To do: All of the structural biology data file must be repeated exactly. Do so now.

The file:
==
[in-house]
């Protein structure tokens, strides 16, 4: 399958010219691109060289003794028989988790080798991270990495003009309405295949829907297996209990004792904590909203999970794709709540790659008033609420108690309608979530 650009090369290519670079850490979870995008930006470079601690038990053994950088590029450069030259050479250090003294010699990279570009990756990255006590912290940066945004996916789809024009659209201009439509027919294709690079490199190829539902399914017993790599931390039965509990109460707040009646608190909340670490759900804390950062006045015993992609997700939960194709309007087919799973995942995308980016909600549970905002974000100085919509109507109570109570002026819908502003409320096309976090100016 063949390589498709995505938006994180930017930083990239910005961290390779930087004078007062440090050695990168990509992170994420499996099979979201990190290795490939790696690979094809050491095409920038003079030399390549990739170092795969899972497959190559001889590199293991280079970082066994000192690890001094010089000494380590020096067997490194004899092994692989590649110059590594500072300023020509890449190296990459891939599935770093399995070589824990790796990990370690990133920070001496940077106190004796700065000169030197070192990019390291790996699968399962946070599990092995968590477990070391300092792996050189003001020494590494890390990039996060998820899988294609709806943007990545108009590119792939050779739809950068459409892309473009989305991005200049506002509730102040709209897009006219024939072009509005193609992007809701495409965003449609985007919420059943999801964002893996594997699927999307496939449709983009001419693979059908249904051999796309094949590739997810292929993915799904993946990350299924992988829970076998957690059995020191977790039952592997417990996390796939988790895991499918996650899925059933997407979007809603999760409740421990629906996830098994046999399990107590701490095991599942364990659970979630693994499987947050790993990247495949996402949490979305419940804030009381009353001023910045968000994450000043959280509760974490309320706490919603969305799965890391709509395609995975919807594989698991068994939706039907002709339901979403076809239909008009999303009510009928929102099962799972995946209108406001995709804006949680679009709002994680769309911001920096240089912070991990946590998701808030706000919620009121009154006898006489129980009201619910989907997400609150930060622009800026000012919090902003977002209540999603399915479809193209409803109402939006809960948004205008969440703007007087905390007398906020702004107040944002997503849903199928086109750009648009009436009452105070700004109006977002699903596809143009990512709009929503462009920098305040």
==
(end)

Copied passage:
[in-house]
């Protein structure tokens, strides 16, 4: 399958010219691109060289003794028989988790080798991270990495003009309405295949829907297996209990004792904590909203999970794709709540790659008033609420108690309608979530 650009090369290519670079850490979870995008930006470079601690038990053994950088590029450069030259050479250090003294010699990279570009990756990255006590912290940066945004996916789809024009659209201009439509027919294709690079490199190829539902399914017993790599931390039965509990109460707040009646608190909340670490759900804390950062006045015993992609997700939960194709309007087919799973995942995308980016909600549970905002974000100085919509109507109570109570002026819908502003409320096309976090100016 063949390589498709995505938006994180930017930083990239910005961290390779930087004078007062440090050695990168990509992170994420499996099979979201990190290795490939790696690979094809050491095409920038003079030399390549990739170092795969899972497959190559001889590199293991280079970082066994000192690890001094010089000494380590020096067997490194004899092994692989590649110059590594500072300023020509890449190296990459891939599935770093399995070589824990790796990990370690990133920070001496940077106190004796700065000169030197070192990019390291790996699968399962946070599990092995968590477990070391300092792996050189003001020494590494890390990039996060998820899988294609709806943007990545108009590119792939050779739809950068459409892309473009989305991005200049506002509730102040709209897009006219024939072009509005193609992007809701495409965003449609985007919420059943999801964002893996594997699927999307496939449709983009001419693979059908249904051999796309094949590739997810292929993915799904993946990350299924992988829970076998957690059995020191977790039952592997417990996390796939988790895991499918996650899925059933997407979007809603999760409740421990629906996830098994046999399990107590701490095991599942364990659970979630693994499987947050790993990247495949996402949490979305419940804030009381009353001023910045968000994450000043959280509760974490309320706490919603969305799965890391709509395609995975919807594989698991068994939706039907002709339901979403076809239909008009999303009510009928929102099962799972995946209108406001995709804006949680679009709002994680769309911001920096240089912070991990946590998701808030706000919620009121009154006898006489129980009201619910989907997400609150930060622009800026000012919090902003977002209540999603399915479809193209409803109402939006809960948004205008969440703007007087905390007398906020702004107040944002997503849903199928086109750009648009009436009452105070700004109006977002699903596809143009990512709009929503462009920098305040």